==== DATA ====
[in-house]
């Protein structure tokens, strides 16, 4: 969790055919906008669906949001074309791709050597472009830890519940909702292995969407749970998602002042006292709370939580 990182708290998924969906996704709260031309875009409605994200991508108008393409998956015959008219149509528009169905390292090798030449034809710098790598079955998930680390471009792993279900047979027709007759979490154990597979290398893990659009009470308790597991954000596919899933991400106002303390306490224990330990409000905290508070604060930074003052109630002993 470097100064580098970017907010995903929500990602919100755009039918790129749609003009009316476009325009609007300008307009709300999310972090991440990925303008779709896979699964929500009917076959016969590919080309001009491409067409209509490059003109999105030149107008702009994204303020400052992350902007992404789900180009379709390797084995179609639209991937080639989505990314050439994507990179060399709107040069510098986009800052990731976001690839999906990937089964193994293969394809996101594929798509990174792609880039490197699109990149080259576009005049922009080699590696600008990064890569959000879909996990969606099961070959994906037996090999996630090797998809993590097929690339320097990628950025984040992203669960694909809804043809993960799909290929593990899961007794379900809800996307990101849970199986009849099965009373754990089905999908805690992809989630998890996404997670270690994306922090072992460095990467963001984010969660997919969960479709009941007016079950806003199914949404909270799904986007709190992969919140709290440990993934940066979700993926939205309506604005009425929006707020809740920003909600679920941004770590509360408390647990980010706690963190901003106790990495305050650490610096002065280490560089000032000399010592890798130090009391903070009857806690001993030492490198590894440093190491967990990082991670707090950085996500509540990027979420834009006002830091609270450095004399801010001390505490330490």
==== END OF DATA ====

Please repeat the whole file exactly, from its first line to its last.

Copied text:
[in-house]
């Protein structure tokens, strides 16, 4: 969790055919906008669906949001074309791709050597472009830890519940909702292995969407749970998602002042006292709370939580 990182708290998924969906996704709260031309875009409605994200991508108008393409998956015959008219149509528009169905390292090798030449034809710098790598079955998930680390471009792993279900047979027709007759979490154990597979290398893990659009009470308790597991954000596919899933991400106002303390306490224990330990409000905290508070604060930074003052109630002993 470097100064580098970017907010995903929500990602919100755009039918790129749609003009009316476009325009609007300008307009709300999310972090991440990925303008779709896979699964929500009917076959016969590919080309001009491409067409209509490059003109999105030149107008702009994204303020400052992350902007992404789900180009379709390797084995179609639209991937080639989505990314050439994507990179060399709107040069510098986009800052990731976001690839999906990937089964193994293969394809996101594929798509990174792609880039490197699109990149080259576009005049922009080699590696600008990064890569959000879909996990969606099961070959994906037996090999996630090797998809993590097929690339320097990628950025984040992203669960694909809804043809993960799909290929593990899961007794379900809800996307990101849970199986009849099965009373754990089905999908805690992809989630998890996404997670270690994306922090072992460095990467963001984010969660997919969960479709009941007016079950806003199914949404909270799904986007709190992969919140709290440990993934940066979700993926939205309506604005009425929006707020809740920003909600679920941004770590509360408390647990980010706690963190901003106790990495305050650490610096002065280490560089000032000399010592890798130090009391903070009857806690001993030492490198590894440093190491967990990082991670707090950085996500509540990027979420834009006002830091609270450095004399801010001390505490330490």